A ring expansion strategy towards diverse azaheterocycles
Ring expansion to “grow” larger N-heterocycles often uses cycloaddition of strained aza-rings with π-bonds. Here, we report a formal cross-dimerization between three-membered aza-heterocycles and 3- and 4-membered-ring ketones, providing a straightforward means of assembling diverse N-heterocycles.
Nitrogenated heterocycles are inextricably woven into our daily life for use as pharmaceuticals, agrochemicals, dyes, and plastics. More than half of all FDA-approved drugs contain at least one N-heterocycle. Thus, the development of innovative strategies for N-heterocycle synthesis has been the core of organic synthesis throughout the history of synthetic chemistry.
For decades, cycloaddition of strained aza-rings with π-bonds has been regarded as a powerful and straightforward ring expansion strategy to “grow” larger aza-ring systems from smaller rings. However, the product types and scopes are somewhat limited due to the difficulties in controlling the regioselectivity of electronically or sterically unbiased π-bonds and the accessibility of specific π-bond synthons in some cases.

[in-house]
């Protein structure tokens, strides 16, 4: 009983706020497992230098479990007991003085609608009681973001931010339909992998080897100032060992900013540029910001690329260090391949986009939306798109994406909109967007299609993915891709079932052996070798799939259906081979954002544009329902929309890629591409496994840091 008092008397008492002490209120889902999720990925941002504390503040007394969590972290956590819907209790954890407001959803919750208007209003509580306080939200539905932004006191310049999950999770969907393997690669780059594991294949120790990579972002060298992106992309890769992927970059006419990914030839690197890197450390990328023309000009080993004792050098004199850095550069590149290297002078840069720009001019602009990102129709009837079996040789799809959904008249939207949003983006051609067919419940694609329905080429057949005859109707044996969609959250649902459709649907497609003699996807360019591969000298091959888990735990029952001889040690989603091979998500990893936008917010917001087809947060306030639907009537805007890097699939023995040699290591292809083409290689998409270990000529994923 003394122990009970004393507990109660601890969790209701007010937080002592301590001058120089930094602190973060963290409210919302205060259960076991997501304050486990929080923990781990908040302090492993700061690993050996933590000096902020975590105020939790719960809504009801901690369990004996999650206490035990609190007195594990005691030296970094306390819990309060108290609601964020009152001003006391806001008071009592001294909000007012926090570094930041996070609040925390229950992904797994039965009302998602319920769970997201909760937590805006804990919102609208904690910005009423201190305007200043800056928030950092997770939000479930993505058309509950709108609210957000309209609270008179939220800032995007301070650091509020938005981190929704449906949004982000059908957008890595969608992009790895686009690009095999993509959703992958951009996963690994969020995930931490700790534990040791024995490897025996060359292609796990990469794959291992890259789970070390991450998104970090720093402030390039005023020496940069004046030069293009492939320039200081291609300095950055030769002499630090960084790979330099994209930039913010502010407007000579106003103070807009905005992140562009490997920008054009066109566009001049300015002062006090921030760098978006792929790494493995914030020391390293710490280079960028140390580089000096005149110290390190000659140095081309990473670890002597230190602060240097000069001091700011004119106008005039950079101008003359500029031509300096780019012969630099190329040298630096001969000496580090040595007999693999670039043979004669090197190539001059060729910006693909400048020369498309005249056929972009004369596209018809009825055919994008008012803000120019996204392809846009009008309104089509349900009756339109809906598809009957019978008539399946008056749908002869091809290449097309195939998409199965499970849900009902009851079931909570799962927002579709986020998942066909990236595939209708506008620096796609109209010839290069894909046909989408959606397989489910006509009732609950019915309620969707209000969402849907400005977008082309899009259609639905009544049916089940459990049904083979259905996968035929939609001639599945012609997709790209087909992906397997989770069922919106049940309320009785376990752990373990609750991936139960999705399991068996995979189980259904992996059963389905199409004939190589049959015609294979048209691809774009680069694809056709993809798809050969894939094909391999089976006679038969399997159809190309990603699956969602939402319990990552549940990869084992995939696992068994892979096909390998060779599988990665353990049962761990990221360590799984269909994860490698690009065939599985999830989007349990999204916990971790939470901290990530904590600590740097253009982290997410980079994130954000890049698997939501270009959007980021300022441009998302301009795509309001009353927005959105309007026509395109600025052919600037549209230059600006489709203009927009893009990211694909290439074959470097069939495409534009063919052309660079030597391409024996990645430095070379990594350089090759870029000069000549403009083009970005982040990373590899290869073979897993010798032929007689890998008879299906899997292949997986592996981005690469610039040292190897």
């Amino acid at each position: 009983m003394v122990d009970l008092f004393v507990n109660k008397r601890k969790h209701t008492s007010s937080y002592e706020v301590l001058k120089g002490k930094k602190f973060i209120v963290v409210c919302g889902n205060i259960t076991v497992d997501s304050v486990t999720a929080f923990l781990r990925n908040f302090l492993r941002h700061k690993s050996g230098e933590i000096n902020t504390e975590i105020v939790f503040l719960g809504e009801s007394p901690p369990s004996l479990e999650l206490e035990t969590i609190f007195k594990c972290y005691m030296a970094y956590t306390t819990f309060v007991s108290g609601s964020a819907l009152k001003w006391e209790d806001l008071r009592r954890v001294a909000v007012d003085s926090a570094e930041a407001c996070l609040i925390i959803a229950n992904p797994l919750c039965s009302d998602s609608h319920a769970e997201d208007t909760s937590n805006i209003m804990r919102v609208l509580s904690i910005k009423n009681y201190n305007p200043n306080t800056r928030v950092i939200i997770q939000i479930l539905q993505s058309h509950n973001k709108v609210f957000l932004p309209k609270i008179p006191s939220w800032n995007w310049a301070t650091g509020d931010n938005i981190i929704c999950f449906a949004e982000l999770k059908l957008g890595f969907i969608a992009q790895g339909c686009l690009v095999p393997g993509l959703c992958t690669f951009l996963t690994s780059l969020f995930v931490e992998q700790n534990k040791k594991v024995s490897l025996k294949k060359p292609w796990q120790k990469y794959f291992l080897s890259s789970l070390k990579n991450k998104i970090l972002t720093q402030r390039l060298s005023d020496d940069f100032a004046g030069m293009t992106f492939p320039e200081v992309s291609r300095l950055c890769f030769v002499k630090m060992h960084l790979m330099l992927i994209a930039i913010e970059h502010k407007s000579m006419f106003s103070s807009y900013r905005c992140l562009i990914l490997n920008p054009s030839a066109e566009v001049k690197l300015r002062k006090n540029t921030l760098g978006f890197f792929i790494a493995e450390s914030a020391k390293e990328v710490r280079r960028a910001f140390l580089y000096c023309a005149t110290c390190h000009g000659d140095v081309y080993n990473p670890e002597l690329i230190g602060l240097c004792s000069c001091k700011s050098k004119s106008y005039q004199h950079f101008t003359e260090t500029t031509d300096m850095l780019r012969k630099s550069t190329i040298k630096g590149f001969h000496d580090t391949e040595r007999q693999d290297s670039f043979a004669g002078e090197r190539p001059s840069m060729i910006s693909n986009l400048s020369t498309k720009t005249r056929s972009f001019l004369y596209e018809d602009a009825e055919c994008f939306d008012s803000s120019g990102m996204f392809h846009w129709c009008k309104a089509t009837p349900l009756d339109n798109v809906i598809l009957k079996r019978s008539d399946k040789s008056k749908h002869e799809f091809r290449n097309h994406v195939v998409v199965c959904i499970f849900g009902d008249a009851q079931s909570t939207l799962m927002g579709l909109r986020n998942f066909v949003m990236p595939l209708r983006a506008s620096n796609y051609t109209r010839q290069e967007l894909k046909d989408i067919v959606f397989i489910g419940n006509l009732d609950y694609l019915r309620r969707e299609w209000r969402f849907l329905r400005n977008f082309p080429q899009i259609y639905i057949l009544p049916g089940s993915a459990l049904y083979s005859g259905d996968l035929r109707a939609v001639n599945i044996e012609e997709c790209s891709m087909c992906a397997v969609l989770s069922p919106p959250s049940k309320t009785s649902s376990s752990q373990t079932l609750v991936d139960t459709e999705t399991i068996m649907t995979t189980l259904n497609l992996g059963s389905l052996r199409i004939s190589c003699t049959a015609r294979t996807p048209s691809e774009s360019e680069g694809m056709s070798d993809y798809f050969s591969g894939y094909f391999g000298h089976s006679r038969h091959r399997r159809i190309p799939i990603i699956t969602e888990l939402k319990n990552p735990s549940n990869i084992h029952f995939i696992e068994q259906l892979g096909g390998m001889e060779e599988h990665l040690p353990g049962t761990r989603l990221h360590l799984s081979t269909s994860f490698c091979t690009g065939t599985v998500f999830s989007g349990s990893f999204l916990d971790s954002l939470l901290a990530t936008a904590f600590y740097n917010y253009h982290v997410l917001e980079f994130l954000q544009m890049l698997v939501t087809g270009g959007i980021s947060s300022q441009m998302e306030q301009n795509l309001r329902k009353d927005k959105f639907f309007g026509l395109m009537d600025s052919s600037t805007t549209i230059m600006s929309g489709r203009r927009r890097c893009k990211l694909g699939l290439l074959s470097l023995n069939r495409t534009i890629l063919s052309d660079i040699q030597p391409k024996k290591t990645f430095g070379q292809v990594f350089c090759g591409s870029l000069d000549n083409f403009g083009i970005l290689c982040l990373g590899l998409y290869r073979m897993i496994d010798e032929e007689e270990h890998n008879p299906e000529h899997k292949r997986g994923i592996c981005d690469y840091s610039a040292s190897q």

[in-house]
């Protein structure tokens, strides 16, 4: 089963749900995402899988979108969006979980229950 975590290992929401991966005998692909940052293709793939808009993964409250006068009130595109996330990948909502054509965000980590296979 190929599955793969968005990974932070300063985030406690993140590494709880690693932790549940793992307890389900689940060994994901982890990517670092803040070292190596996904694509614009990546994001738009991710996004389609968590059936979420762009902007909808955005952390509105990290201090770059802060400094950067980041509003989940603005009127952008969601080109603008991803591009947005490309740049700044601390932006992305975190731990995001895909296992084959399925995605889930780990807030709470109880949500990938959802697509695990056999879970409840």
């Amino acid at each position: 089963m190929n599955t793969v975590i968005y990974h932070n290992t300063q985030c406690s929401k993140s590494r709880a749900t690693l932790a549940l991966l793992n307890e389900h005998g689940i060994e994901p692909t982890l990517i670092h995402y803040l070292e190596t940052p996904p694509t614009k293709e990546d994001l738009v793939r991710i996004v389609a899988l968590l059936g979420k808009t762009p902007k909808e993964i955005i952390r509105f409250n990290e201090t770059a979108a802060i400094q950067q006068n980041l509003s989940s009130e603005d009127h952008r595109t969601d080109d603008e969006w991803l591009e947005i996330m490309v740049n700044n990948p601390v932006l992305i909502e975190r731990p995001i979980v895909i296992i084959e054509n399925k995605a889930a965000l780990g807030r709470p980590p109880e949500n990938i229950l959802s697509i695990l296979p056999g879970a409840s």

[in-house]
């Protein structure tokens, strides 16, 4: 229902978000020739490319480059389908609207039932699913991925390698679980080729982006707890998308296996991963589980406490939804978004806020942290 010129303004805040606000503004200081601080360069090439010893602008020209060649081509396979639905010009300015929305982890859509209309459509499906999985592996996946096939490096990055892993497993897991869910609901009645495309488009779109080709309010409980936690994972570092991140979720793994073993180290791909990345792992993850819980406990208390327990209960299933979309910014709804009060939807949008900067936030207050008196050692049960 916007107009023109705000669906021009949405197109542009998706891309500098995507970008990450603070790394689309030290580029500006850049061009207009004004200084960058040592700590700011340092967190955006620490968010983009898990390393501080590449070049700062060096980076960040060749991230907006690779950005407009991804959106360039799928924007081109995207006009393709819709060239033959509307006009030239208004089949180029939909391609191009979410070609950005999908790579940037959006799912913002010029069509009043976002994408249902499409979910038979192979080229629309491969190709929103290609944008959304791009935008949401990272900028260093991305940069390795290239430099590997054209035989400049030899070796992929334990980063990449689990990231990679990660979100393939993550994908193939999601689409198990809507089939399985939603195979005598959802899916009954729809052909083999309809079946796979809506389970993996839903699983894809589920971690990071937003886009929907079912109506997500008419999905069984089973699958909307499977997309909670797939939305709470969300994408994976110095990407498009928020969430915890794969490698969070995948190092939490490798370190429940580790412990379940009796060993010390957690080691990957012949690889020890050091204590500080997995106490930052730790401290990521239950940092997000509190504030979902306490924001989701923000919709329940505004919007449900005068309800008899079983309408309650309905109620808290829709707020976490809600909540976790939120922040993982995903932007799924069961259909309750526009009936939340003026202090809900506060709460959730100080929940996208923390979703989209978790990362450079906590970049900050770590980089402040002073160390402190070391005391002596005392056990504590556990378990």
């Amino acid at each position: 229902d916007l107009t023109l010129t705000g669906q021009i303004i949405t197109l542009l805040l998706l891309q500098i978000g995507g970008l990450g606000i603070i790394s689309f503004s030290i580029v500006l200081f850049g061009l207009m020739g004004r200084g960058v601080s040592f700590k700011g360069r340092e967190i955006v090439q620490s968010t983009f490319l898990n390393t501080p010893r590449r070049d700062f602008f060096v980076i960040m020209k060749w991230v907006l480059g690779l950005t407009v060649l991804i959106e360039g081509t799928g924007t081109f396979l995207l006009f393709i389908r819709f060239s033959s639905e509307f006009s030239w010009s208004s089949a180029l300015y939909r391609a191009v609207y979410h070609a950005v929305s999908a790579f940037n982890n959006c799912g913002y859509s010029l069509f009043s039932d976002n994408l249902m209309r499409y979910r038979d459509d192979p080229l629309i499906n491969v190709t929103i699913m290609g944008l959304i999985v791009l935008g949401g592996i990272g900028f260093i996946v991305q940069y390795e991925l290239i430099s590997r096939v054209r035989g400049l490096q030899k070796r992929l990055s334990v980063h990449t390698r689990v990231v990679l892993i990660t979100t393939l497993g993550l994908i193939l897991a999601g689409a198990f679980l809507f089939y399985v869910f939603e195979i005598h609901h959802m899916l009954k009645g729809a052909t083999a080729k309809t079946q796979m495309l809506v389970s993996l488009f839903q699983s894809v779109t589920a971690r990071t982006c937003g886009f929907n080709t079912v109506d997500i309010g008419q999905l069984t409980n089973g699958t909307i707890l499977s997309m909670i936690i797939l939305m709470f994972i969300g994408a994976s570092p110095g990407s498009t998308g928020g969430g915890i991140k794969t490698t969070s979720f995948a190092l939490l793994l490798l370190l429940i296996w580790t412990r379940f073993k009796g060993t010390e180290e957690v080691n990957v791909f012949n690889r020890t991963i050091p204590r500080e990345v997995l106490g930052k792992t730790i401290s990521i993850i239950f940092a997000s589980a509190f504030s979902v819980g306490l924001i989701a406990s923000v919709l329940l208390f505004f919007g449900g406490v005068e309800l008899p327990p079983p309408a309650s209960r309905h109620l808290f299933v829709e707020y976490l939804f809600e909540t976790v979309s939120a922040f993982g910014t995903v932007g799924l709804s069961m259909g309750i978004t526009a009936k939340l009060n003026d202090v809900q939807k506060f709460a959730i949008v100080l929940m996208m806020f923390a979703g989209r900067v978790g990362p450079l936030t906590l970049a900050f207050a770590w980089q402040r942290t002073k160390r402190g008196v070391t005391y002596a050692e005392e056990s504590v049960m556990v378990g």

Hence, alternative general ring expansion methods for N-heterocycle synthesis via cross-dimerization of two different strained rings would represent a significant synthetic advancement and remain highly sought after. We envisioned a strategy in which two different strained rings are selectively cross-dimerized, representing an unprecedented fundamental ring expansion reaction to access larger N-heterocycles. The key challenge for such a strategy is to identify the difference in reactivity between the two different strained rings in the reaction.
In conclusion, we have described the implementation of such ring expansion strategy involving formal cross-dimerization, enabling the modular and robust synthesis of 3-benzazepinones, dihydropyridinones and urasils. The use of synergistic bimetallic catalysis was critical to the success of the transformation. It is anticipated that this unprecedented ring expansion mode will open up new retrosynthetic approaches for complex molecule synthesis.